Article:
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| The American
Twenty years ago this week, Japan’s Nikkei index reached its historic peak of 38,916. There are lessons from the fall for America and the world.
Twenty years ago this week, Japan’s Nikkei index reached its historic peak of 38,916. There are lessons from the fall for America and the world.
Some anniversaries are eagerly anticipated, others are recalled with sadness, and yet others would seem to be best forgotten. Twenty years ago this week, Japan’s leading stock market index, Nikkei 225 (that country’s equivalent of the Dow Jones Industrial) reached its historic peak of 38,916 points, a fitting conclusion to the decade that saw the index nearly quadruple during the preceding six years; Japan’s GDP expand at an annual rate of about 4 percent; its currency strengthen beyond anything forecast in 1980 (in January 1980 the exchange rate was 239 yen per U.S. dollar, by December 1989 only 143 yen were needed to buy a dollar); and its worldwide prestige and admiration rising to such unprecedented levels that the fulfillment of Ezra Vogel’s forecast of Japan as number one seemed only a matter of time. (Another anniversary is hiding here, as the first edition of that seemingly so prophetic—but ultimately so utterly failed—bestseller was published by the Harvard University Press in 1979.)
When the Nikkei began falling, people thought it was yet another periodic correction. The index slipped below 30,000 in March 1990, but it promptly returned above that level just two months later. But then a long slide set in, interrupted by many temporary stabilizations and rebounds whose brevity was no deterrent to yet more speculation that this time things would be different and the country’s economy would regain at least some of its pre-1990 dynamism. But the downward markers ticked along: the index was below 25,000 by November 1990 (losing nearly 40 percent in 1990); the first dip below 20,000 came in March 1992; the 15,000 level was broken in June 1995; and the first slip below 10,000 came in September 2001.
The Nikkei index was below 25,000 by November 1990 (losing nearly 40 percent in 1990); the first dip below 20,000 came in March 1992; the 15,000 level was broken in June 1995; and the first slip below 10,000 came in September 2001.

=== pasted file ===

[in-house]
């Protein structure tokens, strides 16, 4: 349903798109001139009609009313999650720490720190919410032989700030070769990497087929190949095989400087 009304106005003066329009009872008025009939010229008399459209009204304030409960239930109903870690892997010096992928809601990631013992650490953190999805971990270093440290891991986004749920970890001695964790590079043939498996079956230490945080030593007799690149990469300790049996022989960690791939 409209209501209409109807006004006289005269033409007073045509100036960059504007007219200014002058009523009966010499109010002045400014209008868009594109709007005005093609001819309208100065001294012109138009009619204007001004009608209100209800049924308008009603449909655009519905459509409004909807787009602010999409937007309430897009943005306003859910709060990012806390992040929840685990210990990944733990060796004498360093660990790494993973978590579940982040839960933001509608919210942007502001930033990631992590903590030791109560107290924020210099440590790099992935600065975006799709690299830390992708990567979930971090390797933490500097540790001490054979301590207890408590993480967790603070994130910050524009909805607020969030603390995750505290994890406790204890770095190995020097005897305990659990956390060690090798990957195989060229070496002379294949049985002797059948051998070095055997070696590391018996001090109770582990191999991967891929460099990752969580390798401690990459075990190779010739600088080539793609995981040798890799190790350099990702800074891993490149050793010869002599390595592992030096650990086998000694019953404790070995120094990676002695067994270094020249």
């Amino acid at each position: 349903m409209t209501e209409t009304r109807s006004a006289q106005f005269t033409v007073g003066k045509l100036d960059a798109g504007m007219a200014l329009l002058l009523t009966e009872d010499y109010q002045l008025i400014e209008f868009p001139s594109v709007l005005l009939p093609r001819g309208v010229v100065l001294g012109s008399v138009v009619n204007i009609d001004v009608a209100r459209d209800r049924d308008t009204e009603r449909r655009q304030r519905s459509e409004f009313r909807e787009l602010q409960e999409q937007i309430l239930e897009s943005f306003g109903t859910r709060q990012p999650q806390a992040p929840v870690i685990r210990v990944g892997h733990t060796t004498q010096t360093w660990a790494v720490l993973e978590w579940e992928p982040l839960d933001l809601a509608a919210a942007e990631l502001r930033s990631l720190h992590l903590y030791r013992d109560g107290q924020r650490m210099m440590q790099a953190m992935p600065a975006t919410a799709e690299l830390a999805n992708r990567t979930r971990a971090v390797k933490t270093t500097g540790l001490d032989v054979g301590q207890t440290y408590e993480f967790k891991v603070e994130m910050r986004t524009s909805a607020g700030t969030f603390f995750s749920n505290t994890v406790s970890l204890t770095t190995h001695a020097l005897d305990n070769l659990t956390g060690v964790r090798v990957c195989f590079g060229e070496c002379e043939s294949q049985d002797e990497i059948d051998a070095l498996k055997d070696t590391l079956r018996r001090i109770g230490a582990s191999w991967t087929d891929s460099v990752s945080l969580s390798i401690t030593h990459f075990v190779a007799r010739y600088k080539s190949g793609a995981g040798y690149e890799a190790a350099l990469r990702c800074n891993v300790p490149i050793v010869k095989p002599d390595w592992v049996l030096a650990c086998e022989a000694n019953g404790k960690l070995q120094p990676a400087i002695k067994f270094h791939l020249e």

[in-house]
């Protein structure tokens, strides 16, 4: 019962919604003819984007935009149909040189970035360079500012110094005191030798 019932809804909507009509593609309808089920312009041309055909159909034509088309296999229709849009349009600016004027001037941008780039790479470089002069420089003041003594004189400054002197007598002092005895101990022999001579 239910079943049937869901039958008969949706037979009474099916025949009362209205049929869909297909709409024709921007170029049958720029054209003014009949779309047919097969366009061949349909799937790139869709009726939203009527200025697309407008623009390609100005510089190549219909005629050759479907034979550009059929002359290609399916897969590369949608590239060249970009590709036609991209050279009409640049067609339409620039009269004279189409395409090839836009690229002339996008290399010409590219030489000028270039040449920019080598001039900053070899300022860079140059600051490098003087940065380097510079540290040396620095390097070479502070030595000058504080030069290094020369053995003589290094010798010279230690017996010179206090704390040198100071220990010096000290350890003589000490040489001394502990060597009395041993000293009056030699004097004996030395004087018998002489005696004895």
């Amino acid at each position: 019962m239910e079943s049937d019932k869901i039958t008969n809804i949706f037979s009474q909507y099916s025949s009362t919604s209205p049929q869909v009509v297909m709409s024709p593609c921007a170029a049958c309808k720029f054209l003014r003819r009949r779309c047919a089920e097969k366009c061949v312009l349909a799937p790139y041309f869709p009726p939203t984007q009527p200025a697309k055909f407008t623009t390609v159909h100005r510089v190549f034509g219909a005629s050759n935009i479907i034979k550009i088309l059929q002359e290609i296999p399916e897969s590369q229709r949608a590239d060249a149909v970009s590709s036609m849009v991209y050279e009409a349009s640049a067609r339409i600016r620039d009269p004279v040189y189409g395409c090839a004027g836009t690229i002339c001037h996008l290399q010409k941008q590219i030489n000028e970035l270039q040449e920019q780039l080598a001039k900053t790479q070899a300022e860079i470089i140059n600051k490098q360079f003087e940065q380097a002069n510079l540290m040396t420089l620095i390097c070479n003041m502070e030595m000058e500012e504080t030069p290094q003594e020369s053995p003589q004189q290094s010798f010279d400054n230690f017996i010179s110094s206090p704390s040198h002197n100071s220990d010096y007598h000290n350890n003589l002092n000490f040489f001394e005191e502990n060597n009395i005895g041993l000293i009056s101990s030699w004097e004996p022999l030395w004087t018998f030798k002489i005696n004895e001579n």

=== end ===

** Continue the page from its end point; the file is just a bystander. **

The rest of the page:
And in Japan’s case the stock market index was not detached from the rest of the country’s economy. As the Nikkei index fell, so did the value of real estate and other assets. By 1995, the index of urban land prices in Japan’s six largest cities fell by 50 percent from its 1990 peak, and then it continued to decline: a decade later it was just 25 percent of its top bubble value. During the 1990s, Japan’s GDP managed to grow only 1.5 percent per year and the world’s most feared exemplar of high value-added manufacturing began to lose jobs to its Asian competitors. My Sony CD player was made in China, my Nikon was assembled in Indonesia—only our old Zojirushi rice cooker was still made in Japan.
And Japan’s economic malaise began to change the society. New phenomena included the previously unthinkable sight of homeless men living in cardboard boxes in underground tunnels and in parks (homoresu became another common Japanese adjective). The norm of lifelong employment by large companies began to unravel. Unemployment doubled, and by 2005 the annual suicide rate (always higher than in Europe and North America) reached 24 out of 1,000, about 50 percent above the rate during the high-growth time of the 1970s. No less importantly, the ruling elite could not come up with brilliant solutions as the endless promises of banking, economic, and government reforms led only to new problems.
History has no other example of a country whose global standing switched so rapidly from that of a universally admired paragon of technical and manufacturing prowess and financial wizardry to that of a chronically failing economy and a fraying society.
History has no other example of a country whose global standing switched so rapidly from that of a universally admired paragon of technical and manufacturing prowess and financial wizardry to that of a chronically failing economy and a fraying society. It took less than a decade for Japan to move from number one to number zero (as Gavan McCormack acidly noted when assessing the country’s fin de siècle blues), and the first decade of the 21st century has not arrested this downfall. Nikkei struggled back above 15,000 by December 2005 and it was briefly above 18,000 by June 2007 before it fell to yet another low of 7,568.42 (less than 20 percent of its peak value) in February 2009, and it ends this year at barely above 10,000.